Unrestricted global trade has created a bad deal for workers that goes against moral teaching about justice and human rights, the president of the 13 million-member AFL-CIO said in Buffalo on Monday.
John J. Sweeney, the head of the U.S. labor organization, reminded an audience at Canisius College that positions built on morality and faith aren't exclusive to the religious right.
Growing up the child of Irish immigrants in the Bronx, "I came to understand that work is a way we worship," Sweeney said.
Pope John Paul II's support for Poland's Solidarity movement in the 1980s built on a long history of Catholic teaching that supports rights of workers to organize and to obtain a living wage, Sweeney said.
But in the U.S., labor's progress toward a better society has been halted by corporate power, he said. "Somewhere along the road to prosperity we let down our guard."
Many economists argue to the contrary that trade's benefits for consumers outweigh its costs for workers who are displaced by shifts of production.
Quoting papal pronouncements and drawing on his own Catholic upbringing, Sweeney argued that the results of globalism contradict Church teaching. Instead of honoring work and building a better society, corporations are profiting at the expense of discarded workers in the U.S. and oppressed workers abroad, he said.
"We see the results of globalism in Western New York," with the loss of thousands of jobs, he said. "Islands of wealth are being created in a sea of misery."
A mix of about 230 students, activists and local union officials attended the talk in Canisius' Montante Cultural Center, Sweeney's first visit to Buffalo in nearly 10 years as AFL-CIO president. The event was sponsored by former congressman John J. LaFalce, now a Canisius professor, and by campus and labor groups.
The son of a New York City bus driver, Sweeney, 70, was elected president of the AFL-CIO in 1995 after heading the Service Employees International Union.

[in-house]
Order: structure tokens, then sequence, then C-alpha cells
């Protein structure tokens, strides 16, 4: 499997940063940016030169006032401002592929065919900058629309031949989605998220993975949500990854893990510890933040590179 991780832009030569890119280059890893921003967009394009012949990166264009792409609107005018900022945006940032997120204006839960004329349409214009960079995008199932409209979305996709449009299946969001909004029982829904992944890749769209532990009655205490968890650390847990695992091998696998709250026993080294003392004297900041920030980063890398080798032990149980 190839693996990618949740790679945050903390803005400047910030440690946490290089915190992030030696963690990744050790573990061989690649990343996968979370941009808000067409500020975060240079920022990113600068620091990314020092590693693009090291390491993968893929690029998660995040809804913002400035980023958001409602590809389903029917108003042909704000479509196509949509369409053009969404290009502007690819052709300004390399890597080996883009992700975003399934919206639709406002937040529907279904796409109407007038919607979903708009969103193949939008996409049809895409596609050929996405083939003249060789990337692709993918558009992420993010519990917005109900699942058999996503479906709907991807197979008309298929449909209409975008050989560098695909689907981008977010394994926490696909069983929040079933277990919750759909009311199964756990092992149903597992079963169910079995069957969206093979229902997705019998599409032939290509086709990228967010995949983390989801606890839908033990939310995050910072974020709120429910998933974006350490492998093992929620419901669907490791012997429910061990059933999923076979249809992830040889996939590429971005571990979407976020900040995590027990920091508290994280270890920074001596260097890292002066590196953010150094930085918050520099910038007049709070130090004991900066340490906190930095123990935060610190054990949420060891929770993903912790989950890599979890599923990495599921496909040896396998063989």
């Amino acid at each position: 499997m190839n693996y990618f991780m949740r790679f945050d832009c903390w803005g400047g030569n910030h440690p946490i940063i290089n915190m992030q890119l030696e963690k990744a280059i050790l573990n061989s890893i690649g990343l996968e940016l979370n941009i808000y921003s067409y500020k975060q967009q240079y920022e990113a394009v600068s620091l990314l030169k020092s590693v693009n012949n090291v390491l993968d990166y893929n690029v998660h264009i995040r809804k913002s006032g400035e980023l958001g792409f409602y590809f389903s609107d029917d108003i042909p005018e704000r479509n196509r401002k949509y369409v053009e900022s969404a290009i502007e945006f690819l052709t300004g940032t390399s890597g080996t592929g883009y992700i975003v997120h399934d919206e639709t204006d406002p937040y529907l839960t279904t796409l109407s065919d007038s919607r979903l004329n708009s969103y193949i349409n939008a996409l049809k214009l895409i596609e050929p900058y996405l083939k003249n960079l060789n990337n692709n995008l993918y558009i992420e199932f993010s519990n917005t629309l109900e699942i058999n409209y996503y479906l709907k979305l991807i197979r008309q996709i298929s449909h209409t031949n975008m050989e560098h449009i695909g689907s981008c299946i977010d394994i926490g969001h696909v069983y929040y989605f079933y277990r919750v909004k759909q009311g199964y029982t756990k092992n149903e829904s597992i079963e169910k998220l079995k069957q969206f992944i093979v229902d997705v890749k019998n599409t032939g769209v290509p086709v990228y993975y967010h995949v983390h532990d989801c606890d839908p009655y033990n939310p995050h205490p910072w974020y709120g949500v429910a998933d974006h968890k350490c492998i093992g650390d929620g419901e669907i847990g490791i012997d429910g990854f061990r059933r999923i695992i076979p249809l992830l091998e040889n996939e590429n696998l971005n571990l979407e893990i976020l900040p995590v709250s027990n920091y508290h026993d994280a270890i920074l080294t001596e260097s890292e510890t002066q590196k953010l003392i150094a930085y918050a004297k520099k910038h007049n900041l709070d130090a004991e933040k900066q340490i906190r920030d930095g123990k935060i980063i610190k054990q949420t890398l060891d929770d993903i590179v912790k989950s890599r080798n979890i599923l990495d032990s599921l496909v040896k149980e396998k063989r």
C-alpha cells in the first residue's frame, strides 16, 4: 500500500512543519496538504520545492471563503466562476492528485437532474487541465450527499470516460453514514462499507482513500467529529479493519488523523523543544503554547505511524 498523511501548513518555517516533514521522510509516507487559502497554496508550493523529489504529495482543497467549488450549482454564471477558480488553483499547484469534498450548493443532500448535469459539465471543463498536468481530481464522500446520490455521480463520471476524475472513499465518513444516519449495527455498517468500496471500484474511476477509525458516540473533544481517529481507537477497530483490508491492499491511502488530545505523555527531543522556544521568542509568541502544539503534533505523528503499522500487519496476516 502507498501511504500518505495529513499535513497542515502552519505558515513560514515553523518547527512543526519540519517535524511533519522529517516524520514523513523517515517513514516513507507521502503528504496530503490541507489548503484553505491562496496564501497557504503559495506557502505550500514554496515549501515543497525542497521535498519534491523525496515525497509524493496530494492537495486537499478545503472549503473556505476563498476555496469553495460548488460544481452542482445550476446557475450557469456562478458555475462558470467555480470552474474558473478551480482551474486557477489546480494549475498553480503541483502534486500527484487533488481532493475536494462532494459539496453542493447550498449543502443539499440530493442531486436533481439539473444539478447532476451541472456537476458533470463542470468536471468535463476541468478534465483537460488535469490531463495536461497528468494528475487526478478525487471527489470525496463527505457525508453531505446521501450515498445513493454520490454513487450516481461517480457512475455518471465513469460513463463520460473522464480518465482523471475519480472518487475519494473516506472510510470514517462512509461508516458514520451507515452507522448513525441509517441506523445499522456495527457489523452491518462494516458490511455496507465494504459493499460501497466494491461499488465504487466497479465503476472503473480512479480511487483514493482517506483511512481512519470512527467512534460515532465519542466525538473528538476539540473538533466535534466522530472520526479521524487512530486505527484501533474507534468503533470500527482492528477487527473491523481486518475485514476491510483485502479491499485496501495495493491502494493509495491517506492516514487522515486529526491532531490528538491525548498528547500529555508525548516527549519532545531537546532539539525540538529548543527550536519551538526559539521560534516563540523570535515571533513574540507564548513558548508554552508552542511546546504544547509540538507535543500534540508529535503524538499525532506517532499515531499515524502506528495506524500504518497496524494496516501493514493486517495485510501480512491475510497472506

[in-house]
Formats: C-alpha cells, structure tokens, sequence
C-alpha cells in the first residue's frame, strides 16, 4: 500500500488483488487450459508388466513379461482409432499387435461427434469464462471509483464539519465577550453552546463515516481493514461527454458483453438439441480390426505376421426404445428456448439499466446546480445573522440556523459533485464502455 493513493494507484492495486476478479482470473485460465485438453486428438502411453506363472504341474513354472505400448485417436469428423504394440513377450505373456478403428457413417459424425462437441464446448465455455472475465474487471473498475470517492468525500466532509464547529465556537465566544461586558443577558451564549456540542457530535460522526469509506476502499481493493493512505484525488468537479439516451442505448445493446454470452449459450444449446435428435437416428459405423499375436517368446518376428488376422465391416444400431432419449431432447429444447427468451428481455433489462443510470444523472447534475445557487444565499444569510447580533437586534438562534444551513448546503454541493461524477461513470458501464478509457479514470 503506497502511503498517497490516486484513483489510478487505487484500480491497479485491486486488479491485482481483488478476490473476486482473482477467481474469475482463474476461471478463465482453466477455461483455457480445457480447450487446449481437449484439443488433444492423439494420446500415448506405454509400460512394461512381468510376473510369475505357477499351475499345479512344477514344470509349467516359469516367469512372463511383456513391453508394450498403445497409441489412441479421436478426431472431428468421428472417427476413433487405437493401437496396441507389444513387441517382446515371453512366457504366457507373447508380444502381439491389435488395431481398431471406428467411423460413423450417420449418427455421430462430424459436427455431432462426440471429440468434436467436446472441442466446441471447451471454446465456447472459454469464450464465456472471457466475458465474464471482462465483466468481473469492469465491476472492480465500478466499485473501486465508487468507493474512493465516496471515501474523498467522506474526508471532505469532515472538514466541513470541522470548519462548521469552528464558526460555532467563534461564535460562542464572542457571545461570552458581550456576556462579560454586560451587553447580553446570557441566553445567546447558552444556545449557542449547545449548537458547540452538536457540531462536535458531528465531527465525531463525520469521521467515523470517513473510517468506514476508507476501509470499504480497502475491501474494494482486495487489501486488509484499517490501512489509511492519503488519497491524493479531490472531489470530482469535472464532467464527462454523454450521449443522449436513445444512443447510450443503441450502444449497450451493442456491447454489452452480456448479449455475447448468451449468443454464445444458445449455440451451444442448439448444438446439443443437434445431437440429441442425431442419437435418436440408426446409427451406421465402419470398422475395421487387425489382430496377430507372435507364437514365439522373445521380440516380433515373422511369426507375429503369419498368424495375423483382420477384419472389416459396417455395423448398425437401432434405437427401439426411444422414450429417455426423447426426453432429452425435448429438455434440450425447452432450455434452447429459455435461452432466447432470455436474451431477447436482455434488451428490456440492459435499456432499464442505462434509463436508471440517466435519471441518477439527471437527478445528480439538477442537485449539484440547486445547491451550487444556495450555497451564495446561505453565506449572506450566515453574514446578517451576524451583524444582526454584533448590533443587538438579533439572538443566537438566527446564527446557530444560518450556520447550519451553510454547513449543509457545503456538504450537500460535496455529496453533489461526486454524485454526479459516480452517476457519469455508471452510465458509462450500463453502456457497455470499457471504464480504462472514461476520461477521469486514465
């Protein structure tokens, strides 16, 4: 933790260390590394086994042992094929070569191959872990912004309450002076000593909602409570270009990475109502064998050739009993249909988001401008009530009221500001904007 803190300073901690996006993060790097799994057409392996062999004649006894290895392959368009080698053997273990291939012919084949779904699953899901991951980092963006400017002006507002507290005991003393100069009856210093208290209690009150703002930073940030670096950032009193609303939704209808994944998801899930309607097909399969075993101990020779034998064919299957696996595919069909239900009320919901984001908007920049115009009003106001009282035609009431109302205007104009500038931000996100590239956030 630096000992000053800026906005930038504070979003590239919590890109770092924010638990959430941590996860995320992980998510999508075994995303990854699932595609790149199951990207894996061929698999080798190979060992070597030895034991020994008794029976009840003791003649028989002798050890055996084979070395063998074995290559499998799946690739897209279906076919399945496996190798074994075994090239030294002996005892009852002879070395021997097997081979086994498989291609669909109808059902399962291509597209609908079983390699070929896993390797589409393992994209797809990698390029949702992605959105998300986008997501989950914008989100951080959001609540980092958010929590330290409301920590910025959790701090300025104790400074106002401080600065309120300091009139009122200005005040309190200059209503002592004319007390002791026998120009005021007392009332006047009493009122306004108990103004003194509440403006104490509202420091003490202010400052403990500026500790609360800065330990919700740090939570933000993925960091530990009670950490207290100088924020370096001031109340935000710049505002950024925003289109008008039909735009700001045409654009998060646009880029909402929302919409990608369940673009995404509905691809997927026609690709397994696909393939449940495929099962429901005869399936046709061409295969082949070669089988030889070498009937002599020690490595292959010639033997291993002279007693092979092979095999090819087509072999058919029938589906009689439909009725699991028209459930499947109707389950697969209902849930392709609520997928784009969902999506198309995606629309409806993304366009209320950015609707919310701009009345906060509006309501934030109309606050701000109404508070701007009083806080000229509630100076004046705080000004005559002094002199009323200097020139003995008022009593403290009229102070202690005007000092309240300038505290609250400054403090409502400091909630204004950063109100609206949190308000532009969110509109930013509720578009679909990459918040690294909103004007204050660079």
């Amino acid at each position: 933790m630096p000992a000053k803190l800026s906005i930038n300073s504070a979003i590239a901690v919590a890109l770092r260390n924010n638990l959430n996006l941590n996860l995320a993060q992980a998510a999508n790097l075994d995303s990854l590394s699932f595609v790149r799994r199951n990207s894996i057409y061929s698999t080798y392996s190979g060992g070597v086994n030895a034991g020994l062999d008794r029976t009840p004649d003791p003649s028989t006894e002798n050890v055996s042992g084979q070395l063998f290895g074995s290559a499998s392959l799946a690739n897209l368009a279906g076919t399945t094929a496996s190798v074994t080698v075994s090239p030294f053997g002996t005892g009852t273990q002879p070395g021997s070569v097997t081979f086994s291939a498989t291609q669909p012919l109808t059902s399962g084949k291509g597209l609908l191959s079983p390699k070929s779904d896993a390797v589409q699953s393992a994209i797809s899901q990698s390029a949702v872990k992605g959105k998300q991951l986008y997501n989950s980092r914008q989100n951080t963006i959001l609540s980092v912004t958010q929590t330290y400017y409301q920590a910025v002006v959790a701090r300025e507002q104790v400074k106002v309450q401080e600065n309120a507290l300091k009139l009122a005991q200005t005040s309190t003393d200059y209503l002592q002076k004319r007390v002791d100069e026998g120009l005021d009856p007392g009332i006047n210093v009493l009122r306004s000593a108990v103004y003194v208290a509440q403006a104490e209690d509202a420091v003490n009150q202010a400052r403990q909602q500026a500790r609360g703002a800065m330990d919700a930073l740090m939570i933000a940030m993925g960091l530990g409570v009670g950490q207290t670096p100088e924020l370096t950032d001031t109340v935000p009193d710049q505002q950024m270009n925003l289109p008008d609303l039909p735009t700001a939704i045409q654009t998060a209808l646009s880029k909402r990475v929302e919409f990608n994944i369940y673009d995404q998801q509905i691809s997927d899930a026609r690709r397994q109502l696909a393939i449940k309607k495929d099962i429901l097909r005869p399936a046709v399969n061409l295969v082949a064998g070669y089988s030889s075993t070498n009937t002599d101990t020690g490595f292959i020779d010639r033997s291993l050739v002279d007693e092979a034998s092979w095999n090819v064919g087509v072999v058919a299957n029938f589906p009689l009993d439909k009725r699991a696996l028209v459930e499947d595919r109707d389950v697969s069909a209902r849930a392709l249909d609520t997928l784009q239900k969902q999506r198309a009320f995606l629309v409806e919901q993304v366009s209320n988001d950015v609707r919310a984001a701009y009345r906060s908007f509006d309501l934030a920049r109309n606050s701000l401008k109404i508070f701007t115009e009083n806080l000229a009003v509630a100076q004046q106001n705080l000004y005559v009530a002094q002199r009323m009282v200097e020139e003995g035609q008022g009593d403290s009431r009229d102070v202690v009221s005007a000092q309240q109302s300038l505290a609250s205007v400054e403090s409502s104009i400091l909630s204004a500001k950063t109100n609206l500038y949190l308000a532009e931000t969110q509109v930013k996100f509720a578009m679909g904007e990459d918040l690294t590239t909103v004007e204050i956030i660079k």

Sweeney is embattled on several fronts, facing an unsympathetic Republican administration in Washington and a split within labor's own ranks.
The AFL-CIO opposed President Bush's re-election and is fighting his administration's efforts to change Social Security and to expand the NAFTA free trade zone to Central America.
Sweeney faces his own re-election in July and a possible challenge by leaders of about 40 percent of the AFL-CIO membership over organizing strategy.
The trends that he said were bad for workers have also hurt the labor organization. Over the past 10 years, unions have lost 1 million members, shrinking their share of the U.S. work force to 12.5 percent, from 15.5 percent, according to the Bureau of Labor Statistics.
In the Buffalo-Niagara area about 25 percent of workers are unionized, one of the highest concentrations among U.S. metropolitan areas. Sweeney said his trip to Buffalo comes as part of his outreach efforts in advance of the AFL-CIO election.
Outside the Montante Center on Main Street, members of the communications workers' union distributed leaflets against Verizon Wireless, whose chief executive Denny Strigl is a Canisius trustee. They called for college president Rev. Vincent M. Cooke to push Strigl for a meeting on what they said was discrimination against union supporters within the company.
Audience members under the Montante Center's church-like vaulted ceiling expressed differing reactions to Sweeney.
"I think he touched the hearts of people in here," said Daniel Boody, president of the AFL-CIO Area Labor Federation, a unit of the New York State labor organization. The talk was the best of several that he has heard Sweeney give, he said.
To say globalism is one-sidedly harmful would be an oversimplification, said Sister Bea Manzella of the Sisters of St. Joseph community, an educator and anti-sweatshop advocate. "There are positives -- it's helping to bring the world together," she said before Sweeney's speech.
Dan Healy, a retired local TV writer and producer, said he was curious to know how much the AFL-CIO has done to lift conditions for workers abroad. "Globalism is here to stay . . . what are we doing to export the labor movement to these other countries," the Buffalo resident said.
A lack of rules to protect labor rights leads to the unfairness of global trade, Sweeney said, since workers aren't free to organize and obtain a just wage in many parts of the world.
Quoting Pope John Paul II, he said, " 'Globalization . . . is neither good nor bad -- it will be what people make of it.' "